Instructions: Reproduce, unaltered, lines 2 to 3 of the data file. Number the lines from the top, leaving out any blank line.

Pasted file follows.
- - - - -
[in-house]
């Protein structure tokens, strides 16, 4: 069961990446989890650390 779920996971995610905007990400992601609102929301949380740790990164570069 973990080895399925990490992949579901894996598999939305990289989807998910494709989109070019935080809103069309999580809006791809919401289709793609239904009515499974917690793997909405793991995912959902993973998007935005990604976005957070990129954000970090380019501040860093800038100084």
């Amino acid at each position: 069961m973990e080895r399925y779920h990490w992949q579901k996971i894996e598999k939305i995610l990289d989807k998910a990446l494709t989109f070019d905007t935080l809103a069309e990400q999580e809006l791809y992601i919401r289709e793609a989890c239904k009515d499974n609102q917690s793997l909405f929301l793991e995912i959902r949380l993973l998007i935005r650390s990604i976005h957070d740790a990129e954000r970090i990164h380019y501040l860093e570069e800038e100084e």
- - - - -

């Protein structure tokens, strides 16, 4: 069961990446989890650390 779920996971995610905007990400992601609102929301949380740790990164570069 973990080895399925990490992949579901894996598999939305990289989807998910494709989109070019935080809103069309999580809006791809919401289709793609239904009515499974917690793997909405793991995912959902993973998007935005990604976005957070990129954000970090380019501040860093800038100084």
């Amino acid at each position: 069961m973990e080895r399925y779920h990490w992949q579901k996971i894996e598999k939305i995610l990289d989807k998910a990446l494709t989109f070019d905007t935080l809103a069309e990400q999580e809006l791809y992601i919401r289709e793609a989890c239904k009515d499974n609102q917690s793997l909405f929301l793991e995912i959902r949380l993973l998007i935005r650390s990604i976005h957070d740790a990129e954000r970090i990164h380019y501040l860093e570069e800038e100084e």